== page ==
A second issue involves some kind of law that would require a different structure for gathering signatures in order to place a proposal on the ballot as a public referendum. Once again, I have not seen the language, but would support a change that would more equitably provide signatures that most closely represents the voting public. Maine has a wide disparaging population that goes hand in hand with political idealism. It appears that it becomes a bit too easy for someone to focus signature gathering on the most densely populated areas of Southern Maine, where residents there more closely resemble citizens of Massachusetts than the northern two-thirds of the Pine Tree State. I don’t think such a change would actually change anything, except that it might discourage fence sitters with little or no money from exercising their right to petition the government. This is something to consider.

Voters should think sufficiently on this issue before tossing support or opposition. What is good for the goose is good for the gander. In other words, for those seeking signatures that would more easily be targeted in northern and rural Maine, an equal number, or a more representative number of signatures, must be gathered from both regions – the door swings both ways.

And speaking of a goose and a gander, this brings me to the third item up for discussion. For the third time I remind readers I have not seen the exact language of the proposed legislation. It is my understanding that a proposal is being promoted by SAM that would prohibit public referendum items that involve “wildlife issues.”

Who is going to decide what is a “wildlife issue” to be accepted or rejected? What could possibly go wrong?

It appears to me that those in support of such a prohibition are making the assumption that they will always be in agreement with how the state, and in particular the Department of Inland Fisheries and Wildlife (MDIFW), manages game and wildlife. Do you have the confidence that the MDIFW will always be doing what you consider the right thing? What will happen then, if MDIFW decides that it will shift all its funds and employees to protecting piping plovers, allowing the deer herd to go to hell in a hand-basket? You try and try and try to get them to better balance their work. Even SAM has mounted a campaign to deal with issues that are important to its members, but there is no changing their minds. What then? What’s left? Presently, you could gather signatures and mount a referendum campaign for the upcoming ballot to force the changes you seek. With a ban on “wildlife issues” on referendums, this right to petition the state is gone.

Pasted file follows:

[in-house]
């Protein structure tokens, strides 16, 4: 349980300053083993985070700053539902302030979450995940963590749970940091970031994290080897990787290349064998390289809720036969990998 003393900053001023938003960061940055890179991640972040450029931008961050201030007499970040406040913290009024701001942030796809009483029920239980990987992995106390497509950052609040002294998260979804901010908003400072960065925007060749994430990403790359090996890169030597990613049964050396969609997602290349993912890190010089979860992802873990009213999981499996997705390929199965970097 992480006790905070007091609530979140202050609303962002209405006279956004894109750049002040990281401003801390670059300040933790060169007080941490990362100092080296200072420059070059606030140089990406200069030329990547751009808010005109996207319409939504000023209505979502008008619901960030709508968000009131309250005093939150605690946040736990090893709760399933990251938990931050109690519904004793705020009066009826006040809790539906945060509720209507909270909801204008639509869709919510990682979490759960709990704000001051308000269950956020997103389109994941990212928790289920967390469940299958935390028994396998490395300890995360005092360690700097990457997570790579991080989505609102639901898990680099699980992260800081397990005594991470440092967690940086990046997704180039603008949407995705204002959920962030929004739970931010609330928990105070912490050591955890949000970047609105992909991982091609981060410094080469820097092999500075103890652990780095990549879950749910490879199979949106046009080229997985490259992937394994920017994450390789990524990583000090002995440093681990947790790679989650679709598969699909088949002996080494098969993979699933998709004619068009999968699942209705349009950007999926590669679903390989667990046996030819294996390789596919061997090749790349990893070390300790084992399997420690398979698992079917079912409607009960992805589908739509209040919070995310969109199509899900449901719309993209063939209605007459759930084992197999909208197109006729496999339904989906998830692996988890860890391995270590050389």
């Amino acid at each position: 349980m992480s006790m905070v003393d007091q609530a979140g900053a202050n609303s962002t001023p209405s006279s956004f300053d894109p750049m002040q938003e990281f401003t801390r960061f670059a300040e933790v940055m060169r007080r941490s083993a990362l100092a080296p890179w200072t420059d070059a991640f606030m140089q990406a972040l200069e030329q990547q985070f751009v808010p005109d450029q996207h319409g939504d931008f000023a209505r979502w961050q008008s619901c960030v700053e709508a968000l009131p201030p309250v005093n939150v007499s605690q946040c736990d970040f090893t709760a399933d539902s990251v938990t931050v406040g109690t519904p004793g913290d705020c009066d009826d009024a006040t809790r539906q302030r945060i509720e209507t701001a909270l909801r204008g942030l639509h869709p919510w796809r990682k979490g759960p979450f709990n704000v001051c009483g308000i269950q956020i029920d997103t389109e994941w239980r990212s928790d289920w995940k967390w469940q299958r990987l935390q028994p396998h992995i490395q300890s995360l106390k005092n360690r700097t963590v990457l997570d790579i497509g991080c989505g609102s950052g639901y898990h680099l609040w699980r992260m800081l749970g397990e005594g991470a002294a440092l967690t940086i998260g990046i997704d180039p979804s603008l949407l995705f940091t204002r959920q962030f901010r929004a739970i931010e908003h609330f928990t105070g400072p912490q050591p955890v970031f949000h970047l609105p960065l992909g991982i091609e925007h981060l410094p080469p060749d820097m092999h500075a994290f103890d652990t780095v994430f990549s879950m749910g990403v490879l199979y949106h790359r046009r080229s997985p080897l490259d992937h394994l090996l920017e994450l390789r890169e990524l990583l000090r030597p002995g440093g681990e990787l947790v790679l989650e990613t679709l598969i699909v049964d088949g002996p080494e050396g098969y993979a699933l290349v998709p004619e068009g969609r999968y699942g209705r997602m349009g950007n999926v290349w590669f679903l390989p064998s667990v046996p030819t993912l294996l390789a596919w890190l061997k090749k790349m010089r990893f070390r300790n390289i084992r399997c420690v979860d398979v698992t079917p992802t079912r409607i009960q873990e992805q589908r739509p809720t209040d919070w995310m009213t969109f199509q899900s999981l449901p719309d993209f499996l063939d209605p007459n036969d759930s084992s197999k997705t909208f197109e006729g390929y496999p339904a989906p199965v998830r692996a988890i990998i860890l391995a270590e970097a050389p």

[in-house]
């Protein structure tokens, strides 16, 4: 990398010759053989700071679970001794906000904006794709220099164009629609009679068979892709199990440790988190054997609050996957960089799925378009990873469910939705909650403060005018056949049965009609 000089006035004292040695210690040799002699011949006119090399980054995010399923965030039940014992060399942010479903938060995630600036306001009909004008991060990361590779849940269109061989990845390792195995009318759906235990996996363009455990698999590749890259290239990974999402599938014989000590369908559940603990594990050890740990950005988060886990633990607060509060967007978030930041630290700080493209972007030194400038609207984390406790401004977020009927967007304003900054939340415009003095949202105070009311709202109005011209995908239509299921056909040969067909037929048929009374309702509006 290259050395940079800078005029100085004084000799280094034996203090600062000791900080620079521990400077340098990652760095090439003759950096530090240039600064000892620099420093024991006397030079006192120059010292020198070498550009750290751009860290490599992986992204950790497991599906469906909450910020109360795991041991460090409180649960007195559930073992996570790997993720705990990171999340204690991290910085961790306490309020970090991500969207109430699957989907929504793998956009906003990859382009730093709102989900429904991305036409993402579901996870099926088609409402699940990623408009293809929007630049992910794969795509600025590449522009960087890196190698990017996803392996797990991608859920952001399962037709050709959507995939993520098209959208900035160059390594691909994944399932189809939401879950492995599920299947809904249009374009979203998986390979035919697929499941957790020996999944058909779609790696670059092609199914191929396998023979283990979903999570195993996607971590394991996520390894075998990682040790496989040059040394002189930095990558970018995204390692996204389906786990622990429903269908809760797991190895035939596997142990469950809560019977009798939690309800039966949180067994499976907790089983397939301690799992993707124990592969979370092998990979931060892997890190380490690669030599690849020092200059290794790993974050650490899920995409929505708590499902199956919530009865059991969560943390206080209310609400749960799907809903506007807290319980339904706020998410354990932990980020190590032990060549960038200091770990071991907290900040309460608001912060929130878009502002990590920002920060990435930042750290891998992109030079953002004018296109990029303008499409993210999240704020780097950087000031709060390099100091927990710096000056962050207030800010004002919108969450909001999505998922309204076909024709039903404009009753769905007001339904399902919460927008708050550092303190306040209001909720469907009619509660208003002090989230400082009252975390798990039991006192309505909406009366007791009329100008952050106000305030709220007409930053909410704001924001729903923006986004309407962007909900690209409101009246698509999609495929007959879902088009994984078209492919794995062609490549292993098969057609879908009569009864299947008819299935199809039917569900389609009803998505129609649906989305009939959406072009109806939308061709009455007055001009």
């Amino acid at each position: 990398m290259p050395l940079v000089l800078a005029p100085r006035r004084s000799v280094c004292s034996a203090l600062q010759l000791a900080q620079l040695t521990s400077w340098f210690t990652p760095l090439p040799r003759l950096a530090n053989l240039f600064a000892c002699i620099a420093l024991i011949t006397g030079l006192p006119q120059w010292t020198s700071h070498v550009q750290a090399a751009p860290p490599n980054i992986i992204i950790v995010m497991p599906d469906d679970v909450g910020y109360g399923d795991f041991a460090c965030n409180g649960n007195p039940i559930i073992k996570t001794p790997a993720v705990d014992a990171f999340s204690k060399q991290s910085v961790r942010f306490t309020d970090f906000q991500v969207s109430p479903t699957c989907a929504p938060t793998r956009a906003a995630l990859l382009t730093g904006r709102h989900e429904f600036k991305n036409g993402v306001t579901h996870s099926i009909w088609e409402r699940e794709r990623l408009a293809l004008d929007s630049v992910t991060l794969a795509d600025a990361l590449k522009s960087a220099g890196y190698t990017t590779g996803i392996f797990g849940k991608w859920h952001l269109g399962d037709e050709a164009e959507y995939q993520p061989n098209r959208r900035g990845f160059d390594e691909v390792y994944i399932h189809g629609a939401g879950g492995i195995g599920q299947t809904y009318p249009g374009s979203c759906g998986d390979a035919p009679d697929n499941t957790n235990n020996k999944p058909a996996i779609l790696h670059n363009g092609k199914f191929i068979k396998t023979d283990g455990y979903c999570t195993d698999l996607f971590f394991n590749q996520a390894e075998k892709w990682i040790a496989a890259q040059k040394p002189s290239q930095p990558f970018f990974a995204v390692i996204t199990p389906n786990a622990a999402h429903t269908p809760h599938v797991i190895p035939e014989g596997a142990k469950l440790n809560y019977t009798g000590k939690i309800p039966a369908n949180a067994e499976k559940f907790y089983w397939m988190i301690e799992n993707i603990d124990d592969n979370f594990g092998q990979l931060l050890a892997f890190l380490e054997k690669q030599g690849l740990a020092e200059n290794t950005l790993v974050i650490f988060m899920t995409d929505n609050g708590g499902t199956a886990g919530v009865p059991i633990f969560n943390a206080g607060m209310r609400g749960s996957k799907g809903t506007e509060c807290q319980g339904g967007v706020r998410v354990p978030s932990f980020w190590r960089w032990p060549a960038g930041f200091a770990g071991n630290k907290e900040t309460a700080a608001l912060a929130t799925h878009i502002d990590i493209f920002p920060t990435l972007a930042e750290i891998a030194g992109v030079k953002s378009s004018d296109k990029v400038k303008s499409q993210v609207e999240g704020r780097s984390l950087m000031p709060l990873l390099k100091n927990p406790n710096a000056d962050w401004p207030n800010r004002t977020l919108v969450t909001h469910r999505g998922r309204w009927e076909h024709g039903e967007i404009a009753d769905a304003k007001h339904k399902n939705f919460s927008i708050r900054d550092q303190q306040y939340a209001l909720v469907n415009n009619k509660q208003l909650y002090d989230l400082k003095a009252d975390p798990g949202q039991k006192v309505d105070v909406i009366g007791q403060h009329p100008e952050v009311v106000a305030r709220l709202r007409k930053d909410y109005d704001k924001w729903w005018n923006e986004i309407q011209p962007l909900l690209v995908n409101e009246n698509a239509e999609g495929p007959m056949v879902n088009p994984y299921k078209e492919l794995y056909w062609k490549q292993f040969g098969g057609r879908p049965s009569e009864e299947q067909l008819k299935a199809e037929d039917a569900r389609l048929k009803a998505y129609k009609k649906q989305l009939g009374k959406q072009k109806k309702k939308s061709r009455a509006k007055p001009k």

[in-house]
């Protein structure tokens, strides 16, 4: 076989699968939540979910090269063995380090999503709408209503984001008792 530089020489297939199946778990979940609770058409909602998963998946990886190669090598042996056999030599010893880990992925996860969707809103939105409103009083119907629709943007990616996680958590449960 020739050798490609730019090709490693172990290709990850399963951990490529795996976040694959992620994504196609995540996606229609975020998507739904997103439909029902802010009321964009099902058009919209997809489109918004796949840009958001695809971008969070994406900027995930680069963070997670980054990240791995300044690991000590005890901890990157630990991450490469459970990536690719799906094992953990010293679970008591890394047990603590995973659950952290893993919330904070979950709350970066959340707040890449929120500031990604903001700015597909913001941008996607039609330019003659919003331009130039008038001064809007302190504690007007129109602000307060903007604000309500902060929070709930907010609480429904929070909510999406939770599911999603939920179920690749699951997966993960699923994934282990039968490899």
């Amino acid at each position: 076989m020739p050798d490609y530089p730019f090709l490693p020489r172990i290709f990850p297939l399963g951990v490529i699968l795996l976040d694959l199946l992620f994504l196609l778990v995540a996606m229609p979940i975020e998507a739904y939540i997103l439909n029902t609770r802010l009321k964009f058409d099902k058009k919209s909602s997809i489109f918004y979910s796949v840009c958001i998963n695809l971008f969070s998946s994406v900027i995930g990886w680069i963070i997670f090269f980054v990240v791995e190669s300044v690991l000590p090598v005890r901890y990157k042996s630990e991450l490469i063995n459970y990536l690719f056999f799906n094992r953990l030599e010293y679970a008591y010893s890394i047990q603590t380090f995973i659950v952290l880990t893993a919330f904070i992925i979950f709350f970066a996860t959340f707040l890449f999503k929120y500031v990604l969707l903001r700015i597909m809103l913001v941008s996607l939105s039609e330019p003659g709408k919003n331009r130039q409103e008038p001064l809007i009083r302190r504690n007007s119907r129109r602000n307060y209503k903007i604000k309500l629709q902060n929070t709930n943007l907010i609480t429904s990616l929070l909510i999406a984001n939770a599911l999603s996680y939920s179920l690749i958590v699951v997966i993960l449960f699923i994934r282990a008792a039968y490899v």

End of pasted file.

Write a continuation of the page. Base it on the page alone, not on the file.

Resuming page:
It always amazes me to witness, so-called, supporters of rights, who turn around and use their right to take away a right they claim they support.

It sucks that we live in a democracy, where two wolves and a sheep can decide what’s for lunch, but it is the system that we have and our rights need to be protected in order that we can have some kind of recourse when government gets too big and out of control. I have zero faith that Maine’s government, or any other government, gives three pieces of camel dung about me and what I think is important. As I witness the changes taking place within fish and game departments, more closely resembling environmental activism, this right to petition the state on wildlife issues must remain in place.

I would NOT support a ban on referendums that involve “wildlife issues” regardless of what the definition is of “wildlife issues.”